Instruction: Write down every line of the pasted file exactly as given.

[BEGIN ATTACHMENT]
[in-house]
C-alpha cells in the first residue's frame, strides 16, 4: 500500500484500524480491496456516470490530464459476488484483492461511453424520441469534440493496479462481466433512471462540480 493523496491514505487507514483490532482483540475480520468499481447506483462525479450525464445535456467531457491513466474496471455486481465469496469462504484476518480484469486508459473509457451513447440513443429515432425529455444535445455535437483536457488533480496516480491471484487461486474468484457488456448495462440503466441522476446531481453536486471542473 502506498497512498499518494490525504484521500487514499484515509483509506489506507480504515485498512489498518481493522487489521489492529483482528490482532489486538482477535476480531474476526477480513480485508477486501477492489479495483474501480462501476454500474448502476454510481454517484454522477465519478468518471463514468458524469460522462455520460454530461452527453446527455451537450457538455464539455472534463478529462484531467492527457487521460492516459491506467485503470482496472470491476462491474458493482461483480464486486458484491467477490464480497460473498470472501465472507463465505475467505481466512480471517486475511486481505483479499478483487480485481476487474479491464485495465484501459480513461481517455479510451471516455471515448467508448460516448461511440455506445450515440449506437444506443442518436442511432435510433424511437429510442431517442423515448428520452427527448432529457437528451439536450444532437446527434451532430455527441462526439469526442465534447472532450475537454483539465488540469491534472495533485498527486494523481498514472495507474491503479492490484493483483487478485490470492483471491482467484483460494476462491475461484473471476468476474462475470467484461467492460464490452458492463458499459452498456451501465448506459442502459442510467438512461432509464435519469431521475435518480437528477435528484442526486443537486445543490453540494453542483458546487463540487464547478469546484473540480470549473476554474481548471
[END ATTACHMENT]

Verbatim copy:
[in-house]
C-alpha cells in the first residue's frame, strides 16, 4: 500500500484500524480491496456516470490530464459476488484483492461511453424520441469534440493496479462481466433512471462540480 493523496491514505487507514483490532482483540475480520468499481447506483462525479450525464445535456467531457491513466474496471455486481465469496469462504484476518480484469486508459473509457451513447440513443429515432425529455444535445455535437483536457488533480496516480491471484487461486474468484457488456448495462440503466441522476446531481453536486471542473 502506498497512498499518494490525504484521500487514499484515509483509506489506507480504515485498512489498518481493522487489521489492529483482528490482532489486538482477535476480531474476526477480513480485508477486501477492489479495483474501480462501476454500474448502476454510481454517484454522477465519478468518471463514468458524469460522462455520460454530461452527453446527455451537450457538455464539455472534463478529462484531467492527457487521460492516459491506467485503470482496472470491476462491474458493482461483480464486486458484491467477490464480497460473498470472501465472507463465505475467505481466512480471517486475511486481505483479499478483487480485481476487474479491464485495465484501459480513461481517455479510451471516455471515448467508448460516448461511440455506445450515440449506437444506443442518436442511432435510433424511437429510442431517442423515448428520452427527448432529457437528451439536450444532437446527434451532430455527441462526439469526442465534447472532450475537454483539465488540469491534472495533485498527486494523481498514472495507474491503479492490484493483483487478485490470492483471491482467484483460494476462491475461484473471476468476474462475470467484461467492460464490452458492463458499459452498456451501465448506459442502459442510467438512461432509464435519469431521475435518480437528477435528484442526486443537486445543490453540494453542483458546487463540487464547478469546484473540480470549473476554474481548471